The environment ministry today introduced “net metering regulations” for connecting renewable energy systems managed by private parties to state-owned utility power grids.
“Under the net metering regulation consumers will be able to invest in production of energy for themselves by means of renewable sources,” the environment ministry explained.
“While consumers can decide the level of power production from producing partial to full power needs by renewable sources, consumers can also supply the unused power to the power grid of the local service provider under the new regulation.
“Power supplied by consumers will be credited and settled from amounts billed by the service provider. Thereby, reducing the expenditure spent on power for consumers being served under the regulation.”
Net metering will allow residential and commercial customers who generate their own electricity from solar power to feed electricity they do not use back into the grid. The solar panel owner will be credited for the electricity added to the grid and billed for “net” energy use.
The net metering regulations will come into force on February 28.
Speaking at a ceremony held at the Hotel Jen this morning, Environment Minister Thoriq Ibrahim said the enactment of the new regulations is a significant accomplishment in the efforts to develop the renewable energy sector.
Solar panels capable of generating 2 megawatts of electricity have been set up across the country during 2015, Thoriq said, and efforts are underway to install 4 megawatts of solar panels next year.
The government’s target is is generating 30 percent of daily peak electricity demands in all uninhabited islands through renewable sources within the next three years, he said.
The Maldives’ energy demand is almost completely met by fossil fuels with up to 30 percent of the country’s GDP spent on importing petroleum products.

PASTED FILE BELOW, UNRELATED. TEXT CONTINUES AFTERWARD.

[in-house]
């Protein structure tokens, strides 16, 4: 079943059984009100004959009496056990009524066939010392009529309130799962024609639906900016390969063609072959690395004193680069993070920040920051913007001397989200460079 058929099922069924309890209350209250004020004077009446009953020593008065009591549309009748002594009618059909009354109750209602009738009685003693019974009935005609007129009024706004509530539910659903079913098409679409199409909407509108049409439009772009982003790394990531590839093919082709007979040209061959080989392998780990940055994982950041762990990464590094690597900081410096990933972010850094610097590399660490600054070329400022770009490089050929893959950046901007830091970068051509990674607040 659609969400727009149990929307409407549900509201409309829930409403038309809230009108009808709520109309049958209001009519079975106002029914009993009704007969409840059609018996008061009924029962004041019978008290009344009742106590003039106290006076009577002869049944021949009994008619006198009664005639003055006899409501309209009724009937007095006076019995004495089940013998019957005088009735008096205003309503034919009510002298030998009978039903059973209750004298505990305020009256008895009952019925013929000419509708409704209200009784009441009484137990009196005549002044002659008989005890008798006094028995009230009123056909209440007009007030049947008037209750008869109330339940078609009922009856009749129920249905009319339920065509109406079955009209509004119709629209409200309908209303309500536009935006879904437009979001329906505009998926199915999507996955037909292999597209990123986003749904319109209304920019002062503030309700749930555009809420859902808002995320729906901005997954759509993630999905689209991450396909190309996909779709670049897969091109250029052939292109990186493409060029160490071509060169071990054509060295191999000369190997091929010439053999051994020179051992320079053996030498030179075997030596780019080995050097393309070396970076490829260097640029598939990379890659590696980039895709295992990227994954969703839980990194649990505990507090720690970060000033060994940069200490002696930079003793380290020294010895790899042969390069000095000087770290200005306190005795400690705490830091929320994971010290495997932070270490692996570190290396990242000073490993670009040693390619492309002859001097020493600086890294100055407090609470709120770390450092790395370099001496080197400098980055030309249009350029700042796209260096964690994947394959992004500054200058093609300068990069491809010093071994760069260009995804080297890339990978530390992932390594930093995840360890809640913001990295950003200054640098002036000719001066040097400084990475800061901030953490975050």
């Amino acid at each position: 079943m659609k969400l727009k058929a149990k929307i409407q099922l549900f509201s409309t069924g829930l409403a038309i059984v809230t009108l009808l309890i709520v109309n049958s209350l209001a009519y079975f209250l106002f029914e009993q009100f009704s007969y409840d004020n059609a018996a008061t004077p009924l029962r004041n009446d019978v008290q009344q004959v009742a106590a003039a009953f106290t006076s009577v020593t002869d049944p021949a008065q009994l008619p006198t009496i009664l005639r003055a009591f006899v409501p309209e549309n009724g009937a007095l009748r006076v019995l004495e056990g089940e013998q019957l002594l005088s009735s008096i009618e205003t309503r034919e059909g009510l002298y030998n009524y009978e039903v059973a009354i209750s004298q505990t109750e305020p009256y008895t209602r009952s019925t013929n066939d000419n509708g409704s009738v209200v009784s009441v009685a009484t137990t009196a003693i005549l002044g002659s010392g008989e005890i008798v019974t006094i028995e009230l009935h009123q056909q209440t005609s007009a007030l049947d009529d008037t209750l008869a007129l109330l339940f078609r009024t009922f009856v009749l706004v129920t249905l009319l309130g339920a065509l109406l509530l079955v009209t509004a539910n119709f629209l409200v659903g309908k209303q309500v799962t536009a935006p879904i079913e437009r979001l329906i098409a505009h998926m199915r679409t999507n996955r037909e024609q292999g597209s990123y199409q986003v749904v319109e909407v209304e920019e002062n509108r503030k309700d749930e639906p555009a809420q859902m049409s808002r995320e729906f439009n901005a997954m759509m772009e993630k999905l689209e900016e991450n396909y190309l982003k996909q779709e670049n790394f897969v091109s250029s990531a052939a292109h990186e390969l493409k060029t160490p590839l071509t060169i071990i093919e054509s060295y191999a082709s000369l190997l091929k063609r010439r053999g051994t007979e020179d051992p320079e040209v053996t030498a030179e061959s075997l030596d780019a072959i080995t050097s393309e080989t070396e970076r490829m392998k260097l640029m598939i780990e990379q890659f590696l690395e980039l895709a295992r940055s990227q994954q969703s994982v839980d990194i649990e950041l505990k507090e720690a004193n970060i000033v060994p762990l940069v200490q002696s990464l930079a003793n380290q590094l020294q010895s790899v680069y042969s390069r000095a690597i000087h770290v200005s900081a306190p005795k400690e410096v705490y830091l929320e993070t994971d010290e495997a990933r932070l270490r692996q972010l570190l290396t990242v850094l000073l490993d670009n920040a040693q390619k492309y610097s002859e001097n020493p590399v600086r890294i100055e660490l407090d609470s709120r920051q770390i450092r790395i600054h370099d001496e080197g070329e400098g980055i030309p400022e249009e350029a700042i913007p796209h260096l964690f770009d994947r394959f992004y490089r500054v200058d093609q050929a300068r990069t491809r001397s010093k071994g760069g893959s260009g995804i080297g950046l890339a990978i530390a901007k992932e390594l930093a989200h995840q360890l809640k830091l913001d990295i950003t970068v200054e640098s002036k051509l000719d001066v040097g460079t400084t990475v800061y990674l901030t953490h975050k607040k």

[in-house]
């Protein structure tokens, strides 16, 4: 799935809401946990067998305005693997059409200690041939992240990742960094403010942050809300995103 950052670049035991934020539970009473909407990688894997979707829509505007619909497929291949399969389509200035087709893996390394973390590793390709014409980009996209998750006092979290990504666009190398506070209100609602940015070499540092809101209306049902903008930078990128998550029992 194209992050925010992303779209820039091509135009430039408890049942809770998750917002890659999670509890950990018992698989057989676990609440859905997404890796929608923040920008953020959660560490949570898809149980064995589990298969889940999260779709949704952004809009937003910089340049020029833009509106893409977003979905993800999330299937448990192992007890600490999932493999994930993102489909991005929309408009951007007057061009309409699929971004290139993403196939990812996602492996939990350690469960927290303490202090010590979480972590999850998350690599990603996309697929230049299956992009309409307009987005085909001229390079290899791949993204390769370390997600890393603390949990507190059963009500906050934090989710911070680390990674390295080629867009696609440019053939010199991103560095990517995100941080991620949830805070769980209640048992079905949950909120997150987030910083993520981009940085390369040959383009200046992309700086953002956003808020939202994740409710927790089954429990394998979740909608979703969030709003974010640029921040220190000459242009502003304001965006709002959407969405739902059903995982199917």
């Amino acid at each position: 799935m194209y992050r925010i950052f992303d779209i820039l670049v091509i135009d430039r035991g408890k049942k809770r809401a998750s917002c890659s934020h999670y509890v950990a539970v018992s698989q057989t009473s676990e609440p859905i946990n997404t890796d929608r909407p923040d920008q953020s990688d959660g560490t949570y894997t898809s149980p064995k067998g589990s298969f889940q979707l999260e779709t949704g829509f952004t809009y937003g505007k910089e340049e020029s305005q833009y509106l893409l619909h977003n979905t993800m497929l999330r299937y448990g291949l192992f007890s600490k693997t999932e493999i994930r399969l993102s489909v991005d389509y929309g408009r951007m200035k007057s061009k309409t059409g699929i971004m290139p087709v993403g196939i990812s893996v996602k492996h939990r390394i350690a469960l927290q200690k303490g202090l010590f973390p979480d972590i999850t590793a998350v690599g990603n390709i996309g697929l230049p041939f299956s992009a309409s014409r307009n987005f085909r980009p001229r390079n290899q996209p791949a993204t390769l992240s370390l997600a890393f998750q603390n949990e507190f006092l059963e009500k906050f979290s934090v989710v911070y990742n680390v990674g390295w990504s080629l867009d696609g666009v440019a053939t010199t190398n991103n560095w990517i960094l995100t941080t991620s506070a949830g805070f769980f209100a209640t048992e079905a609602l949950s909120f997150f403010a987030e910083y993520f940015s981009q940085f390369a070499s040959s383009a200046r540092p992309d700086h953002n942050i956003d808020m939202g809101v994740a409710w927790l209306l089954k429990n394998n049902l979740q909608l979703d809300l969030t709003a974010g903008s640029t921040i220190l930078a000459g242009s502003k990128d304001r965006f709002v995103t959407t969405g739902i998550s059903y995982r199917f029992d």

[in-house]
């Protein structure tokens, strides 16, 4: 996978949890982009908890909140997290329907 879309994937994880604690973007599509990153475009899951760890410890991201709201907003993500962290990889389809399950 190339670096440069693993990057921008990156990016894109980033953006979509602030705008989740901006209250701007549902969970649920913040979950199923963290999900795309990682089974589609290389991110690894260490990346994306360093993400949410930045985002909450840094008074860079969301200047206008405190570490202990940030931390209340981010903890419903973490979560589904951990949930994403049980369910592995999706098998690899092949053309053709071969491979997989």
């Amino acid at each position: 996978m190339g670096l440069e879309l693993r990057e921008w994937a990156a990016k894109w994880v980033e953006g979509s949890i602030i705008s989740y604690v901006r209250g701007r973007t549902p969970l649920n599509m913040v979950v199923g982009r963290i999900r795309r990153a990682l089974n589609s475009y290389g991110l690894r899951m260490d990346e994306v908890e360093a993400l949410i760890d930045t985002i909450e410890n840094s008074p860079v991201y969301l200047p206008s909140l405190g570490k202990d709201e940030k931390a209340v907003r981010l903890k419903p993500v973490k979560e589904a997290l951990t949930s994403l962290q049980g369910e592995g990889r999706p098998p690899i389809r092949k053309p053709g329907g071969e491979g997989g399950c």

“If we are able to reduce this figure by even a small amount, the money we can save for other development will increase. We know that renewable can be used very broadly in the Maldives. There are now resorts with 100 percent renewable energy,” he said.
The State Electricity Company (STELCO) spends MVR2.7 million (US$175,000) on diesel daily for electricity production for the capital. The state-owned utility company buys some 240,000 litres of diesel from State Trading Organisation. Monthly expenditure on oil stands at MVR81 million (US$5 million).
In a new action plan submitted ahead of crucial climate change negotiations in December, the government pledged to reduce greenhouse gas (GHG) emissions by 10 percent before 2030 by switching to renewable sources of energy.
The current administration has faced criticism over its plans for oil exploration in Maldivian waters. In February, some 20 NGOs urged President Abdulla Yameen to reconsider the policy, saying the venture will risk the country’s economic and environmental health.
Local environmental groups opposed to the move say exploring for fossil fuels is hypocritical, as the Maldives is among the world’s most vulnerable countries to climate change impacts such as sea level rise, ocean acidification and extreme weather events.
In its Intended Nationally Determined Contribution – submitted to the United Nations Framework Convention on Climate Change secretariat – the government said switching to alternative energy options is “severely constrained by the limited land area, geographic isolation of islands and geographic dispersion of populations.”